THE STORY – Jerry Selbee discovers a mathematical loophole in the Massachusetts lottery, and with the help of his wife, Marge, he wins millions of dollars.
THE CAST – Bryan Cranston, Annette Bening & Michael McKeen
THE TEAM – David Frankel (Director) & Brad Copeland (Writer)
THE RUNNING TIME – 96 Minutes
By Dan Bayer
We get it, movies. Don’t write off a middle-aged white man. Since films began, one of their favorite narratives has been that of a man – usually white, always in his 40s-60s – who has been undervalued by everyone for decades but finally gets a late-in-life chance to show that he’s worth a damn and prove them all wrong, especially the youth looking for shortcuts who push him aside because they don’t appreciate the value of hard work. It’s not that this narrative doesn’t have its place; plenty of men come into their own later in life, and everyone loves a good underdog story. But at this point, it feels played out, yet another reminder that a whole generation of cishet white men have been running America into the ground and impeding the progress of the younger generation – who largely aren’t able to afford the same kind of lifestyle their parents had when they were in their twenties and thirties. We’ve heard this story over and over and over. Its latest iteration, “Jerry & Marge Go Large,” is very lucky to have an incredibly talented set of people leading it. Otherwise, there would be very little to recommend.
The middle-aged white man in question this time around is Jerry Selbee (Bryan Cranston), who is finally retiring from the cereal factory where he’s worked his entire adult life. His love of numbers and skill with mathematics may have been taken for granted by his workplace, but these things enable him to discover a flaw in a specific lottery game. Abandoning his aversion to risk for the first time since his wife Marge (Annette Bening) got pregnant at 17, he withdraws most of the money in their checking account to bet big – and ends up winning big. Before long, he’s roped in Marge, his accountant (Larry Wilmore), and most of the rest of their small Michigan town to buy more tickets and win more money, which they use partly to renovate and revitalize the town. But a snot-nosed Harvard undergrad named Tyler (Uly Schlesinger) also figures out the flaw and gathers a group of his classmates to do the same thing in the hopes that they won’t have to do a day’s worth of “real work” for the rest of their lives. Jerry and Tyler both realize that with two groups doing the same thing, their potential winnings decrease. Which one of them will be the last one standing?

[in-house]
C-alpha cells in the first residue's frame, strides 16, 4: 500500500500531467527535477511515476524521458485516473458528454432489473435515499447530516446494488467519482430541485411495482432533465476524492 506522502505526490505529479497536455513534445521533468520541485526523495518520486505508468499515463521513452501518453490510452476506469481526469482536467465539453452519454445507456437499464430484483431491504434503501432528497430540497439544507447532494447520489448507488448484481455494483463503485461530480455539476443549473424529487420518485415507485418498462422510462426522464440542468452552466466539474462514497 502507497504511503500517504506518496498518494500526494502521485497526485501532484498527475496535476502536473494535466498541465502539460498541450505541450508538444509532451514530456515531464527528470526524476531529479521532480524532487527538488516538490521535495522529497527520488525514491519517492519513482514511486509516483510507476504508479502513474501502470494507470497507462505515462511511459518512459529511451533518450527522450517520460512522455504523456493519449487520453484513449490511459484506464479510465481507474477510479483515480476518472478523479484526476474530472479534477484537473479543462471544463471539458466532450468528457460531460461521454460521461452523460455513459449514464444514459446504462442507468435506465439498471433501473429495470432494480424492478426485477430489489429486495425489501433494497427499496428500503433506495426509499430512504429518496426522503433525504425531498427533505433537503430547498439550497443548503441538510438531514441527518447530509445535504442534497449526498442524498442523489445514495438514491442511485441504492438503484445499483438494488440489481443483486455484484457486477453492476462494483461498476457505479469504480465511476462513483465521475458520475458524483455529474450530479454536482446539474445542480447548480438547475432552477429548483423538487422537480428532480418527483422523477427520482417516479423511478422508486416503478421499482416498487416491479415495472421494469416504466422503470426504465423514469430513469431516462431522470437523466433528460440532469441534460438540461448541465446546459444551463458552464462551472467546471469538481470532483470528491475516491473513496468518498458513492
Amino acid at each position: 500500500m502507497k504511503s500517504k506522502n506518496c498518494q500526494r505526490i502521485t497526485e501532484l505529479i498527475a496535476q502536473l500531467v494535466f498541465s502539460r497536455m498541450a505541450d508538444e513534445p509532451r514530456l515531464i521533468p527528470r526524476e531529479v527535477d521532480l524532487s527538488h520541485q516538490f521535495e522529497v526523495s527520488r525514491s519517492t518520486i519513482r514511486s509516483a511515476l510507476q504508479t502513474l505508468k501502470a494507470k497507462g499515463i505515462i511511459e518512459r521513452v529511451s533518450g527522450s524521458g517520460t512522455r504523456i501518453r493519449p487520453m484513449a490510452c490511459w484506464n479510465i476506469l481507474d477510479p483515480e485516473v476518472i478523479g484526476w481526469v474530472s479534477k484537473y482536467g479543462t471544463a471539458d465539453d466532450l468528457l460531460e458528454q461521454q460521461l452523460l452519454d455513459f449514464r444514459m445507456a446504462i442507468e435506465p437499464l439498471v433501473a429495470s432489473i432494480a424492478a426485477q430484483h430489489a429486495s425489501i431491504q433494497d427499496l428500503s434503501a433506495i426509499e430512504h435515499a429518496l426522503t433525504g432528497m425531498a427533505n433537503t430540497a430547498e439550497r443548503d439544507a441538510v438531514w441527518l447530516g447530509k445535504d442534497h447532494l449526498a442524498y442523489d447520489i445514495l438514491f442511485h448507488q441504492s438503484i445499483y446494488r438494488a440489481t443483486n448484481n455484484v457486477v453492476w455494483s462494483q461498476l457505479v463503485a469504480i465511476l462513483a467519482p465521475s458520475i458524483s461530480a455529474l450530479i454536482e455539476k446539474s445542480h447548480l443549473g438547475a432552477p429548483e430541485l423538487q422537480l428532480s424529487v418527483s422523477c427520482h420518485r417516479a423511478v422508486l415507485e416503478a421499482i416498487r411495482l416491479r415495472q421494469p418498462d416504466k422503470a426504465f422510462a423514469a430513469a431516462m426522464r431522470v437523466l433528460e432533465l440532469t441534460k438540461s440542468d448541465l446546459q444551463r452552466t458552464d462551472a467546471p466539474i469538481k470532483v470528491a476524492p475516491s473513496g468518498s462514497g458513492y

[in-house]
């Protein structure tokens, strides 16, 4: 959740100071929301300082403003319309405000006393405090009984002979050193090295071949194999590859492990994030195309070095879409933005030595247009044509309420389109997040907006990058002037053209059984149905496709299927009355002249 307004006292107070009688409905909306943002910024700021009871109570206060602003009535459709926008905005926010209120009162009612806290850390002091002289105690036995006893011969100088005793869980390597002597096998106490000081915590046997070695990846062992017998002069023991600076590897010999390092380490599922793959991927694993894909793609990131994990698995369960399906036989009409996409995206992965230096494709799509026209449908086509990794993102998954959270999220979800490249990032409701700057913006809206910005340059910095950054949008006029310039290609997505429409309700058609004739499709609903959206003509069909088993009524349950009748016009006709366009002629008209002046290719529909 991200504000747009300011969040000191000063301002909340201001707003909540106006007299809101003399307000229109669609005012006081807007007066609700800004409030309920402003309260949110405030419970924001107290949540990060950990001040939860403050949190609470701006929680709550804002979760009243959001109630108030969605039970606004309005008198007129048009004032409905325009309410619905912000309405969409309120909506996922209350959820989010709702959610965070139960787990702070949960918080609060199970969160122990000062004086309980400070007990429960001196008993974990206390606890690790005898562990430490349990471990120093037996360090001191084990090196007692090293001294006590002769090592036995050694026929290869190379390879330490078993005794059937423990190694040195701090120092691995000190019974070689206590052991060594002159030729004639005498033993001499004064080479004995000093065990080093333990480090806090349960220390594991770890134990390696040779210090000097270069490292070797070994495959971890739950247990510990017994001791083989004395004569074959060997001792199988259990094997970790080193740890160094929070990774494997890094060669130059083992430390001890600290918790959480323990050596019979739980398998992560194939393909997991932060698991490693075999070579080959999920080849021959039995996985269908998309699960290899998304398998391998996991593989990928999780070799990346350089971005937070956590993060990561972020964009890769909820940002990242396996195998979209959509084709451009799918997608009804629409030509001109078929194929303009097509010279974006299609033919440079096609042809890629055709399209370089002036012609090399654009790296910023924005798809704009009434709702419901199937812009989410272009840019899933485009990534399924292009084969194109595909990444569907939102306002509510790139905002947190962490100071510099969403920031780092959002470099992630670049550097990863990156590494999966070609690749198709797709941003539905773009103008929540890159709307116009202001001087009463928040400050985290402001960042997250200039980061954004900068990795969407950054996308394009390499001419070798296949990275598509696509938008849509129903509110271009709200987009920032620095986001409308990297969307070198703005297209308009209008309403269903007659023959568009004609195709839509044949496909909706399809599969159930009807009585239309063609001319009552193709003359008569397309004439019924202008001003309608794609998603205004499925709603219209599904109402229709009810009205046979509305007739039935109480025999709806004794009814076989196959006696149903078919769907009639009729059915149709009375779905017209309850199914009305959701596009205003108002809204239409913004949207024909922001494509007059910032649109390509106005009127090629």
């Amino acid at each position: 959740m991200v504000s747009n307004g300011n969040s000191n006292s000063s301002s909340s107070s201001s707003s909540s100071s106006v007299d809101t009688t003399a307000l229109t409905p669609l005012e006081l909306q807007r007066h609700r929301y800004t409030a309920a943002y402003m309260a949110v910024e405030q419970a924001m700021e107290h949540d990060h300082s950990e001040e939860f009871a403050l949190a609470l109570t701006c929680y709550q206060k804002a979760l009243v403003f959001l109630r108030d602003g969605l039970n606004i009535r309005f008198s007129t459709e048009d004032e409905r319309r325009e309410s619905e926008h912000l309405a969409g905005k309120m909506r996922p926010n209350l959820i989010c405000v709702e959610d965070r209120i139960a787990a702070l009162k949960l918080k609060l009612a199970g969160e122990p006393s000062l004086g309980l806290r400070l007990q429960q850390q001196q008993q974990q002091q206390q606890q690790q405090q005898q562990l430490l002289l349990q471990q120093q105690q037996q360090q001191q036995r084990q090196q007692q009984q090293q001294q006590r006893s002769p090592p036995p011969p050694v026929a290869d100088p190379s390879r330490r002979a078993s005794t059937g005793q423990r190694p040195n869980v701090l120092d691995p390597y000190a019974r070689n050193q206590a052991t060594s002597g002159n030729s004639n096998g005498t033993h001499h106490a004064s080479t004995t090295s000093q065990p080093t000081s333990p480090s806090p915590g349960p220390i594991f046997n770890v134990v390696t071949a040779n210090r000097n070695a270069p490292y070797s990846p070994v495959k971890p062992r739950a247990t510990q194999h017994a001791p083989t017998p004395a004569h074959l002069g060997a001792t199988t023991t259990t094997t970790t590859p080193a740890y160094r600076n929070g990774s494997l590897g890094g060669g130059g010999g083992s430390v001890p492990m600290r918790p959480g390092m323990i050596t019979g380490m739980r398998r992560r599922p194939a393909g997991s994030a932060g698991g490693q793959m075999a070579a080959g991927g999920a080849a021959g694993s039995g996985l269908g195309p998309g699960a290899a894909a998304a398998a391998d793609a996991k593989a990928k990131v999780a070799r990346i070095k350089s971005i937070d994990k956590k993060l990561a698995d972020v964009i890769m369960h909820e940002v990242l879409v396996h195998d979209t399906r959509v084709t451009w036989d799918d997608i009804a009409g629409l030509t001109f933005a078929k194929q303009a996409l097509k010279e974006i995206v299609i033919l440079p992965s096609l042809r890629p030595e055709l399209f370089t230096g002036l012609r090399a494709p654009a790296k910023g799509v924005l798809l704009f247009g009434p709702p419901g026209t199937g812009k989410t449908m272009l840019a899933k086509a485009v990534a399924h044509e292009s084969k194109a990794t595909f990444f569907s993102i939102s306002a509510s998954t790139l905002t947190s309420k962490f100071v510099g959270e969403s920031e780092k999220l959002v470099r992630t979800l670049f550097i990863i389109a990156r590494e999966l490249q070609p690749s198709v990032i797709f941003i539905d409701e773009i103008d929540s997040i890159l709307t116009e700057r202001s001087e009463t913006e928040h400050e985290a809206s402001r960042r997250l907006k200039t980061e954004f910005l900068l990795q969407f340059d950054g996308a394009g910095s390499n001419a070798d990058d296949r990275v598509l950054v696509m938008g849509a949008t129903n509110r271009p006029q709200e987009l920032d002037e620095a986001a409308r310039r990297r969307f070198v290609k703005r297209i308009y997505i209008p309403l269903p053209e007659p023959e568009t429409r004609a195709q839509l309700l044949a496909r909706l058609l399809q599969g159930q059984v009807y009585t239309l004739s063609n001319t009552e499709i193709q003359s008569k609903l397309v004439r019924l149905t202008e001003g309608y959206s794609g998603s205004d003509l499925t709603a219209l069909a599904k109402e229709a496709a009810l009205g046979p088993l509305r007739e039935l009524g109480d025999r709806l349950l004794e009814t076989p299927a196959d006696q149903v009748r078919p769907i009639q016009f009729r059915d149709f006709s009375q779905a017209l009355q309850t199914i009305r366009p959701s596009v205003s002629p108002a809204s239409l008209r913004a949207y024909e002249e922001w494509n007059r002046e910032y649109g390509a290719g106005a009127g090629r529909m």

If it sounds like an only-in-the-movies plot, take heart because the film is inspired by the Selbees’ real story and has only taken the smallest of liberties. The refusal to overly dramatize the story gives the film a sort of homespun charm. It’s all very wholesome and down-to-earth but also somewhat flat despite Jake Monaco’s jaunty score. The screenplay by Brad Copeland never gets much funnier than some light chuckles and regularly dispenses sub-Hallmark card philosophies to ensure you get what the film wants to say. Thankfully, “Jerry & Marge Go Large” has David Frankel in the director’s chair. Frankel has made his name by directing well-paced, lightly entertaining films for adults like the Meryl Streep vehicles “The Devil Wears Prada” and “Hope Springs,” and his skill at doing so is, much like Jerry’s skill with math, easy to undervalue. Given that this script is nowhere near the level of those two, “Jerry & Marge Go Large” was never going to be as good, but such is Frankel’s skill with this kind of film that it almost manages to get close. At just over 90 minutes, “Jerry & Marge Go Large” flies by as easy as a summer breeze, not overstaying its welcome for a single second, a trait more films could stand to have these days.
While Frankel deserves a lot of the credit for how well the film works, Bening and Cranston deserve their fair share of praise, too. Both actors have an innate intelligence that they can’t shed even when playing stupid characters, and that keeps our interest in Jerry and Marge high even when they have to grit their way through some truly cringe-worthy dialogue. It could be hard to see the erstwhile meth kingpin Walter White and cold-on-the-outside, falling-apart-on-the-inside realtor Carolyn Burnham as a couple of midwestern homebodies whose idea of a good time is poring over hundreds of lottery tickets to see how many winners they have. Still, the actors share warm, lived-in chemistry that contributes more to the down-home qualities of the film than the cliché-ridden production design and self-consciously frumpy costumes do.
For all the heart that the leads bring to this story, they are, unfortunately, never able to fully overcome the hoary old clichés. “Jerry & Marge Go Large” never soars because of those clichés, but at least Bening, Cranston, and Frankel manage to get it off the ground.
THE FINAL SCORE
THE GOOD – Leads Brian Cranston and Annette Bening bring their innate intelligence, elevating their stock characters. Director David Frankel knows how to keep things moving at a good enough clip to breeze right past any problems.
THE BAD – Almost completely indistinguishable from hundreds of other adult-focused dramedies, with some badly on-the-nose dialogue.
THE OSCARS –
THE FINAL SCORE – 6/10